Speaking at the Hungarian–Iranian Business Forum in Budapest on Thursday, Foreign Minister Péter Szijjártó said, ‘It is unusual for an Iranian minister to visit a Member State of the European Union…but channels of communication must be maintained even in difficult circumstances.’ The minister, who held talks with Iran’s Minister of Economy and Finance, Ehsan Khandozi, stressed that ‘No complicated problem can be resolved without discussion, but with communication, there is a chance of doing so.’
According to Péter Szijjártó, Hungary and Iran are working on establishing bilateral economic ties within the framework of a pragmatic and common-sense approach. As the world economy is currently experiencing significant difficulties, Szijjártó emphasized, ‘We would like Iran to return to the system of peaceful collaboration within the international community as soon as possible. We believe that economic cooperation may be the first step in this return.’ He declared that Hungary is dedicated to the use of nuclear energy for peaceful purposes and as a result supports the renewal of the nuclear agreement with Iran, which would also increase international security.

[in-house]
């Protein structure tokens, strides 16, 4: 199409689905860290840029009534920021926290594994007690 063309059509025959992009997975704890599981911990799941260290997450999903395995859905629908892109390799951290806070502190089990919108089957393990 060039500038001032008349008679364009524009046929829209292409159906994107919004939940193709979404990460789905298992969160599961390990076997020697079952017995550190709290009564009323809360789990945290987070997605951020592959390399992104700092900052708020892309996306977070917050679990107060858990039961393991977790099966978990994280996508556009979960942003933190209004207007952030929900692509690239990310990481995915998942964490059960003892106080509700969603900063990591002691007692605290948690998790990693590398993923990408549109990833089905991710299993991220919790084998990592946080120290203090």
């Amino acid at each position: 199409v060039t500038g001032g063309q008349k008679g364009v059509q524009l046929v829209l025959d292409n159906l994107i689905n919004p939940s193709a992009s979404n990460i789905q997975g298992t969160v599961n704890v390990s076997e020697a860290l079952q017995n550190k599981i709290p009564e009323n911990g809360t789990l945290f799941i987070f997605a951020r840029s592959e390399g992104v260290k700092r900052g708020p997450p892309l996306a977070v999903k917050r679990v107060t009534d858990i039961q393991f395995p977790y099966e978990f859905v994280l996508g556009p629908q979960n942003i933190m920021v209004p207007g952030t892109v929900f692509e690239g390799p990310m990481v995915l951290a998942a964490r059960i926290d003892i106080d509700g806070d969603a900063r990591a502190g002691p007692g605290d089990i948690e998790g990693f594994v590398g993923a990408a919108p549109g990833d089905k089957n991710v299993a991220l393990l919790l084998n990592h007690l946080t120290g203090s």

55 bilateral meetings between business representatives were successfully held at the Forum. In several fields, including agricultural research, agriculture and food technology, and the health industry, collaboration between the two nations has a long history. Last year, bilateral trade increased 45 per cent, and this year it has already grown by 55 per cent.
The Iran Nuclear Deal
The Joint Comprehensive Plan of Action (JCPOA), often known as the Iran Nuclear Agreement, is a historic agreement that was made between Iran and the five permanent members of the UN Security Council, in July 2015. In accordance with its provisions, Iran consented to scrapping a large portion of its nuclear programme and to allowing more thorough international inspections of its facilities in exchange for sanctions relief worth billions of dollars.
The deal’s proponents claimed that the agreement would lessen the likelihood of violence between Iran and its regional enemies, such as Israel and Saudi Arabia, by preventing a resurgence of Iran’s nuclear weapons development. But since President Donald Trump withdrew the United States from JCPOA in 2018, the agreement has been in jeopardy. Iran has resumed parts of its nuclear efforts as retribution for the departure of the United States and for deadly assaults in 2020 on important Iranians, one of which was carried out by Washington.
President Joe Biden stated in 2021 that if Iran returned to full compliance with the terms of the agreement, the United States would rejoin it. However, since a new wave of protests against the regime broke out in Iran, the cautious rapprochement between Tehran and the US has stalled.